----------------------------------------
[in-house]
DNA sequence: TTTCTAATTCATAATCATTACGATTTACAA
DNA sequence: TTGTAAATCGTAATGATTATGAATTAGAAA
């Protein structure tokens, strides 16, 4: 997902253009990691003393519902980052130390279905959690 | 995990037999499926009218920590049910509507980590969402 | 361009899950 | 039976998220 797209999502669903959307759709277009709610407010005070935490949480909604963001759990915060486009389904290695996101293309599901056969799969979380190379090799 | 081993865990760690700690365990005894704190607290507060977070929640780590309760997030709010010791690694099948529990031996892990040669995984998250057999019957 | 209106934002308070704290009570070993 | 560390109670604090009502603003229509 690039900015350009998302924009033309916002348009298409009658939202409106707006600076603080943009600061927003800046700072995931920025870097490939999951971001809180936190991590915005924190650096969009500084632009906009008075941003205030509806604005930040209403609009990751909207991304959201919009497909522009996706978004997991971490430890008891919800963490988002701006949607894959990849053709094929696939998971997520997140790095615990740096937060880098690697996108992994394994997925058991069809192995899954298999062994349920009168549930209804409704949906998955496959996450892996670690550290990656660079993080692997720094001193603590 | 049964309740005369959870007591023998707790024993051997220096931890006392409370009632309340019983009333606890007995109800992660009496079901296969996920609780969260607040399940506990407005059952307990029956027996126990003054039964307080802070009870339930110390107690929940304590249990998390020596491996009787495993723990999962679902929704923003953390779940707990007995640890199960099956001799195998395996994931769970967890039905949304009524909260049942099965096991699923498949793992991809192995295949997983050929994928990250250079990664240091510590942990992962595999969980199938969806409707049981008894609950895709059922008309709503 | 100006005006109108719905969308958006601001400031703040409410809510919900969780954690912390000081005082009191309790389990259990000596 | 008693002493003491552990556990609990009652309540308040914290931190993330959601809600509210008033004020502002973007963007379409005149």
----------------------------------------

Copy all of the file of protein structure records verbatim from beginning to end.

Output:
[in-house]
DNA sequence: TTTCTAATTCATAATCATTACGATTTACAA
DNA sequence: TTGTAAATCGTAATGATTATGAATTAGAAA
């Protein structure tokens, strides 16, 4: 997902253009990691003393519902980052130390279905959690 | 995990037999499926009218920590049910509507980590969402 | 361009899950 | 039976998220 797209999502669903959307759709277009709610407010005070935490949480909604963001759990915060486009389904290695996101293309599901056969799969979380190379090799 | 081993865990760690700690365990005894704190607290507060977070929640780590309760997030709010010791690694099948529990031996892990040669995984998250057999019957 | 209106934002308070704290009570070993 | 560390109670604090009502603003229509 690039900015350009998302924009033309916002348009298409009658939202409106707006600076603080943009600061927003800046700072995931920025870097490939999951971001809180936190991590915005924190650096969009500084632009906009008075941003205030509806604005930040209403609009990751909207991304959201919009497909522009996706978004997991971490430890008891919800963490988002701006949607894959990849053709094929696939998971997520997140790095615990740096937060880098690697996108992994394994997925058991069809192995899954298999062994349920009168549930209804409704949906998955496959996450892996670690550290990656660079993080692997720094001193603590 | 049964309740005369959870007591023998707790024993051997220096931890006392409370009632309340019983009333606890007995109800992660009496079901296969996920609780969260607040399940506990407005059952307990029956027996126990003054039964307080802070009870339930110390107690929940304590249990998390020596491996009787495993723990999962679902929704923003953390779940707990007995640890199960099956001799195998395996994931769970967890039905949304009524909260049942099965096991699923498949793992991809192995295949997983050929994928990250250079990664240091510590942990992962595999969980199938969806409707049981008894609950895709059922008309709503 | 100006005006109108719905969308958006601001400031703040409410809510919900969780954690912390000081005082009191309790389990259990000596 | 008693002493003491552990556990609990009652309540308040914290931190993330959601809600509210008033004020502002973007963007379409005149």